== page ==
Wednesday, January 18, 2012

X-Men Origins: Wolverine

 A really nice 2009 game, with lots of spectacular action scenes which gave me the reason to try it in fullscreen freeview 3D. This is one of the games with all the settings stored in config files, a highly appreciated feature in this case.

 Similar to Fuel, X-Men Origins: Wolverine doesn't recognize the custom 8:9 resolution, therefore it must be tweaked from outside the game. This game has lots of configuration files everywhere and it's very easy to get lost in settings, so a bit of caution is necessary.
 The file we need to modify is "WEngine.ini", which (in Windows 7) is located in
where "C:\" is the system drive root and "$username" is your windows user name. If you can't find it, just go to your system drive and do the file search. Open the file in Notepad or any other text editor.
 Inside the file, search for "systemsettings" string.
 [SystemSettings] is the place where we need to edit some parameters:

1. Resolution: ResX=960
(or your chosen 8:9 custom resolution)

2. DepthOfField=False
  Depth of field relates to photo-video cameras and it occurs wherever the camera does not focus on. Nowadays, we find it in video games, in order to add a real-world feeling.
 In my personal opinion, depth of field does not belong to 3D at all. In a 3D image, we should be able to clearly focus in any point of the 3D environment. Nevertheless, the depth of field presence in any 3D image, including in native 3D movies (like Avatar), is totally unhealthy. It forces the brain to clarify a detail which can't be clarified. For example, in this image nearby, try to focus on anything behind the character. It can be a nice effect in a picture, but in motion, this can be extremely annoying. Besides, it never happens in real life. I personally disable depth of field in all 3D games which allow me to do so (when playing in stereoscopic 3D of course).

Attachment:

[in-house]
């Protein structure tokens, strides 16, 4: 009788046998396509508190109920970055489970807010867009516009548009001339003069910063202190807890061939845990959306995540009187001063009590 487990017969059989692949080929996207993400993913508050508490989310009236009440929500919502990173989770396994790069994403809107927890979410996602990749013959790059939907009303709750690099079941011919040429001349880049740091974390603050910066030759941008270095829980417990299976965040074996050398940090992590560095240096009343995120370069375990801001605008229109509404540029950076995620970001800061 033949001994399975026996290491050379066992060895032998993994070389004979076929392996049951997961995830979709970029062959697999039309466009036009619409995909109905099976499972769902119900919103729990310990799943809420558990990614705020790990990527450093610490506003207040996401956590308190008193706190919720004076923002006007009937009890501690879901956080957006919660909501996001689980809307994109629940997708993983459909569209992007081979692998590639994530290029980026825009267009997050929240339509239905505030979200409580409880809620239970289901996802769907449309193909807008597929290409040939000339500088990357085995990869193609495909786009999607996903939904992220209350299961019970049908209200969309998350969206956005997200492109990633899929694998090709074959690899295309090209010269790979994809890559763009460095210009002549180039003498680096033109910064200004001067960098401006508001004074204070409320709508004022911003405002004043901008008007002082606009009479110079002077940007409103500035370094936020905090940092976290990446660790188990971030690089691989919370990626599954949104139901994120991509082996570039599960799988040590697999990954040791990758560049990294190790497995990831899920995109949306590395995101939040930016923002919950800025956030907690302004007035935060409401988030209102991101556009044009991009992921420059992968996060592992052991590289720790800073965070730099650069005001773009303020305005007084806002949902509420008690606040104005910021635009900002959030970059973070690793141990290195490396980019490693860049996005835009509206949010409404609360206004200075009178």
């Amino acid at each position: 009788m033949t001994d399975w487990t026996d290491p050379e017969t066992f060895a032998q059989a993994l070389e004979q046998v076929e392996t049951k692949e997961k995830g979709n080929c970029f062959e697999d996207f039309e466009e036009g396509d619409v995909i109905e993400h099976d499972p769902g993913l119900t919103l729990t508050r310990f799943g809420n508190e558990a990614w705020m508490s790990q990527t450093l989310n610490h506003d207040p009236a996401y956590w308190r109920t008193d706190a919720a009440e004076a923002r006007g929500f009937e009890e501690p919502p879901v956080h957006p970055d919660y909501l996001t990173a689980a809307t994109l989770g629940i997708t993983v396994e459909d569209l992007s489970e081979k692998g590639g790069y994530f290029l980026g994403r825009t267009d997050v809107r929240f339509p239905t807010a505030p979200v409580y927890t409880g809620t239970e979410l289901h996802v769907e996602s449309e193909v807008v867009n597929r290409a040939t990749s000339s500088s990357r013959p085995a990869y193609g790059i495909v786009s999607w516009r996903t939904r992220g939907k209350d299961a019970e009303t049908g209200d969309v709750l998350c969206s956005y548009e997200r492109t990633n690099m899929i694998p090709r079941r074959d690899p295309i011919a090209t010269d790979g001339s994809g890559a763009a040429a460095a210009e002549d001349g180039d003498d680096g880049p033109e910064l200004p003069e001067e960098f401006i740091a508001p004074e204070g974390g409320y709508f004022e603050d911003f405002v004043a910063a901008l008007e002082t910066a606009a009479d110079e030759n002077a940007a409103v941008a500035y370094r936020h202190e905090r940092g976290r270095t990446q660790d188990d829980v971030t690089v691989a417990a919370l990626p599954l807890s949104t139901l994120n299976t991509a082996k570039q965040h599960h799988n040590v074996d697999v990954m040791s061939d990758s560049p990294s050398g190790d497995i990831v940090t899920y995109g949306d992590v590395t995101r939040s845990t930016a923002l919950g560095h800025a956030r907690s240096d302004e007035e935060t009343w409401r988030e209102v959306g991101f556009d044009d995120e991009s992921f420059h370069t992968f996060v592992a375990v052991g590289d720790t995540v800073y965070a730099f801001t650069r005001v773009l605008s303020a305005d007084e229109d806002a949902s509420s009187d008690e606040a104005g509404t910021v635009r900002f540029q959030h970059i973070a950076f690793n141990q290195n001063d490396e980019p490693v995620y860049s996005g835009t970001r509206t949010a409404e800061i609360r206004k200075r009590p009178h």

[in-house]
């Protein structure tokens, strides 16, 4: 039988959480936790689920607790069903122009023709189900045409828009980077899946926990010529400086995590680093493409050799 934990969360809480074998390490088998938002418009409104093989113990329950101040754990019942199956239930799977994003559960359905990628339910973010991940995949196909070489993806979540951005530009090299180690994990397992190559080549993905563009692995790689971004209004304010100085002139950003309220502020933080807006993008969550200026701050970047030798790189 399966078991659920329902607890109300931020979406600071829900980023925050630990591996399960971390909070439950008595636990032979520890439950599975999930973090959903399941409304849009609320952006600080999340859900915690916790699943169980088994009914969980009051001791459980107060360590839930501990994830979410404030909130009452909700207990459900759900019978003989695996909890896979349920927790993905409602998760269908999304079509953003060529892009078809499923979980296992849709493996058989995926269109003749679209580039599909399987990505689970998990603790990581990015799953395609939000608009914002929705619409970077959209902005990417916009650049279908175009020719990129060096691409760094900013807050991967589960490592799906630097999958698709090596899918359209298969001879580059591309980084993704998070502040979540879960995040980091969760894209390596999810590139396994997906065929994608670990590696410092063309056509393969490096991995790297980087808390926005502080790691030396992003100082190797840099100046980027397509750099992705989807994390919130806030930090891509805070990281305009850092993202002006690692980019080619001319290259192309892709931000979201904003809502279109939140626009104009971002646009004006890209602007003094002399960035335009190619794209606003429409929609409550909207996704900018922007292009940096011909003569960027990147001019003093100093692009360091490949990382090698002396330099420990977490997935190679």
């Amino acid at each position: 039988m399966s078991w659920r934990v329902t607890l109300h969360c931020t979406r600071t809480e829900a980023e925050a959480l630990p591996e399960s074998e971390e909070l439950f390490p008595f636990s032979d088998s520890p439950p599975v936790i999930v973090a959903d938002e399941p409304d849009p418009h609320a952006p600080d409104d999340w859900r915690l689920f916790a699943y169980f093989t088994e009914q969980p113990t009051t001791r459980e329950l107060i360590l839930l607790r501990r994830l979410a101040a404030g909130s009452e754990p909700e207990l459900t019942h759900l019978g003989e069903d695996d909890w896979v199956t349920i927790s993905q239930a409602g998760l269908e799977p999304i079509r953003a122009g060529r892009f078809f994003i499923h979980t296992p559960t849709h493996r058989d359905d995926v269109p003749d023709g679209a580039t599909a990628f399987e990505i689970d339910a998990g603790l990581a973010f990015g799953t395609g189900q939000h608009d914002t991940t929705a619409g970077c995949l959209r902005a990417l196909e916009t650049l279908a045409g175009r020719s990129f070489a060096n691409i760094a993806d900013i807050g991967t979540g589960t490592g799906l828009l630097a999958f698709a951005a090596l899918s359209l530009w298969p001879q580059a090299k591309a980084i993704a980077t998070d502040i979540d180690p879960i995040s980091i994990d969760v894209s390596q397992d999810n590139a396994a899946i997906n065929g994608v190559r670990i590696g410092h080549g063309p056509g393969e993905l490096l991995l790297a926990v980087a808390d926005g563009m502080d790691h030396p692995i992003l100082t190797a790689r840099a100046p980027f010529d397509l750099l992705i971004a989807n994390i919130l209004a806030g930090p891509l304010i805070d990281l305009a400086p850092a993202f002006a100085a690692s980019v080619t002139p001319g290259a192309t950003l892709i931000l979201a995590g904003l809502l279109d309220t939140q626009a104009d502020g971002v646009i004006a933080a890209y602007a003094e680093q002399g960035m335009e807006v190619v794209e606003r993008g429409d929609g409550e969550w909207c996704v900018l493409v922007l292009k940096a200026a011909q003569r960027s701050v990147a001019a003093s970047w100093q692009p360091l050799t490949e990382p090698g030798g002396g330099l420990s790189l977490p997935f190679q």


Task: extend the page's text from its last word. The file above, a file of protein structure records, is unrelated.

3. MotionBlur=False 
 This is also an example of an useless feature when playing in 3D. While the crispness adds beauty to a stereoscopic image, motion blur leads to a great lack of detail in movement, giving an awkward, unneeded feeling in 3D. Although I recommend to disable it, there's no critical issue if you leave this option enabled by preference.

4. DynamicShadows=False
(optional - if the 3D driver can't handle it, like in Iz3D case)
 If the character's shadow position differs for each eye in 3D, you might have to disable this feature.

 There are many other parameters that can enhance or worsen the 3D experience (e.g. Bloom). Feel free to experiment, but don't forget to backup "WEngine.ini" once you get satisfying results.

Here are some screenshots:


  1. maybe you should make your posts in 3D like a slideshow with pictures and text overlaid(3D text also). That would be nice to read

  2. Thanks for all the information is helpful.
    But rather than try to set this game, I started with IZ3D
    I followed all the steps but does not work.
    you know you can be?

  3. Great info.I like all your post.I will keep visiting this blog very often.It is good to see you verbalize from the heart and your clarity on this important subject can be easily observed. Thanks again!
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  4. Thank you for the kind words. Unfortunately, I did not had the necessary time in last 2-3 years to constantly update this page. Now, the info I already posted proves to be useful for the new VR tech, so I might add some stuff from time to time. Cheers!